John Beardsworth

Photographer, Author, Consultant

About me


Taking war photography back to the 1640s?

What first made me want a camera was seeing the work of photojournalists like Don McCullin, and Brian Harris in the early Independent newspaper, and I also remember the impact of shows by Chris Killip and Sebastaio Salgado. This might explain my long term projects like documenting Speakers Corner, but having studied history at Cambridge was what actually led me to photograph historical re-enactment. Influences are never so simple or obvious.

Landscape has always been my other love. Maybe surprisingly, but McCullin was an early favourite after I got his wonderful book of wintry Somerset landscapes in a harsh black and white. Others would be Fay Godwin and William Neill, while more recently some of David Ward‘s ideas have been thought-provoking. Yet just as much inspiration comes from my interest in art history.


I’ve written about 10 books on digital photography, the latest two published in 2014, but I didn’t begin as a photographer or even as a graphic artist. I had been a “spreadsheet warrior” and photography was just a hobby, but working for Heidelberg in the graphics industry I been familiar with Photoshop from about 1990. So while I loved darkroom printing, I also built up my digital skills with scanned negatives and slides, a “wet and dry” route. Then in 2003 I mentioned on my blog that I had just bought a Nikon D100, and this led to the opportunity to write the first of three books on digital B&W.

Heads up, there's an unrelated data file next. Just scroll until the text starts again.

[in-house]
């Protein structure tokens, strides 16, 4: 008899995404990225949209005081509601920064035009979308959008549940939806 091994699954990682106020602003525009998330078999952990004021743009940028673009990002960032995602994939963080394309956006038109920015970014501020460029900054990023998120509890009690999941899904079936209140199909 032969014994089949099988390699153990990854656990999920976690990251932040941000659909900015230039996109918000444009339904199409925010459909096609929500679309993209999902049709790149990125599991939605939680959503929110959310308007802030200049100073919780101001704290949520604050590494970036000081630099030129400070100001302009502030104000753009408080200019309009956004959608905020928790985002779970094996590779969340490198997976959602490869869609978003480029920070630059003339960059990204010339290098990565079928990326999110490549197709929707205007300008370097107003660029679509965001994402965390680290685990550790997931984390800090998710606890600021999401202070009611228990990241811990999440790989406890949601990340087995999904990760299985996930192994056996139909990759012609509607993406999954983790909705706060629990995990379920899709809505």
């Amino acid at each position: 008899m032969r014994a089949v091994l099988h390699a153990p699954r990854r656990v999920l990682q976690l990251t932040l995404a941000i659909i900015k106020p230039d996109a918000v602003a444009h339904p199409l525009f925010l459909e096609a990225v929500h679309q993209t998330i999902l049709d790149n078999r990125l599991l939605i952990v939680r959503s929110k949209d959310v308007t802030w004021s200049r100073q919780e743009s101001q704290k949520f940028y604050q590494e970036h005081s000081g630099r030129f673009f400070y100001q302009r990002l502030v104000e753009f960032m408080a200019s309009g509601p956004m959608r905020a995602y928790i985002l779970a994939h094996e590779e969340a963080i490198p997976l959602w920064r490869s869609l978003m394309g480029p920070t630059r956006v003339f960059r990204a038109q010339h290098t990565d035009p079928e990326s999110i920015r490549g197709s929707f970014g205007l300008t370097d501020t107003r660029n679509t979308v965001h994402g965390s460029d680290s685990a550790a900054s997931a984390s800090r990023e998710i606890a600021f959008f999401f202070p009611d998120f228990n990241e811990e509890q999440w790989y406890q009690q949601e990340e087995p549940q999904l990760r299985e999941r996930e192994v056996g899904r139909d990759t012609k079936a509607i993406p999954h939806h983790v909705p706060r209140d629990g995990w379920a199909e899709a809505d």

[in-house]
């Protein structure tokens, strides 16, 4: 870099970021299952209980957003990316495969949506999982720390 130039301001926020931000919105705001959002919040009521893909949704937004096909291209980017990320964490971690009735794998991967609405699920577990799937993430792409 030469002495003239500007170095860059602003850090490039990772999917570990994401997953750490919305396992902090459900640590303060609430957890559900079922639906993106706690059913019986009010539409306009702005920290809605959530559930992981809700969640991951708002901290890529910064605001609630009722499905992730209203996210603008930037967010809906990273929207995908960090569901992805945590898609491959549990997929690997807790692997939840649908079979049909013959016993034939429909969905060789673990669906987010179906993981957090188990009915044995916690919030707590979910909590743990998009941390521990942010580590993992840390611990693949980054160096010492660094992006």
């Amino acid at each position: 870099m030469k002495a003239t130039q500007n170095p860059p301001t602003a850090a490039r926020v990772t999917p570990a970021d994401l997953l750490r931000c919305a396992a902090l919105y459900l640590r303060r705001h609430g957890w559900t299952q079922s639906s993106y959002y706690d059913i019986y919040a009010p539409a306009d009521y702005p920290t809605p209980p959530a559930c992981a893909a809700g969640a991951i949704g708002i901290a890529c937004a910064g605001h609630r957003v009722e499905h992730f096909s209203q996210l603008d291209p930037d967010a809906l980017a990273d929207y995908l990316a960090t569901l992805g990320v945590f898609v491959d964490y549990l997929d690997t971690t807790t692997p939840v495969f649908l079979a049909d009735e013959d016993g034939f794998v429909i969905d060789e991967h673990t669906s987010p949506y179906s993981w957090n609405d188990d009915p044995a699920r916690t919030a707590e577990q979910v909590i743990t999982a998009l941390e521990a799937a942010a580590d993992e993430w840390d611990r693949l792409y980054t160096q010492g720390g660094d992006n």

Advanced Digital Black and White Photography is probably my favourite. Partly that’s because I know it contained a few big firsts for books on the subject – Lightroom, Photoshop’s B&W panel, using SilverEfex, and smart object workflows. It’s still bang up to date.


I have a murky past – as a spreadsheet warrior. Qualifying as a chartered accountant, I spent two decades before finding how I could program Excel and databases. Escaping into financial IT consulting, I was implementing big accounting systems, OLAP cubes and “business intelligence”. That background happens to be ideal for managing photos and the field of “digital asset management”, so I found myself improving clients’ Lightroom productivity and designing web sites (my own web site has been going since 1997) which integrate efficiently with their workflows. And after using it for 27 years, I do know Photoshop pretty well too.

I have moved all my newer Lightroom content over to my other web site, Lightroom Solutions.


You can contact me by email. Please make your subject line obviously human or leave it as set by the link.

My Italian is good, and I am OK in French and German. Please don’t blame me for Brexit – it’s not my fault.

And if you see me somewhere, do say hello. I am told that in person I am nowhere near as frightening as you may – quite reasonably – imagine.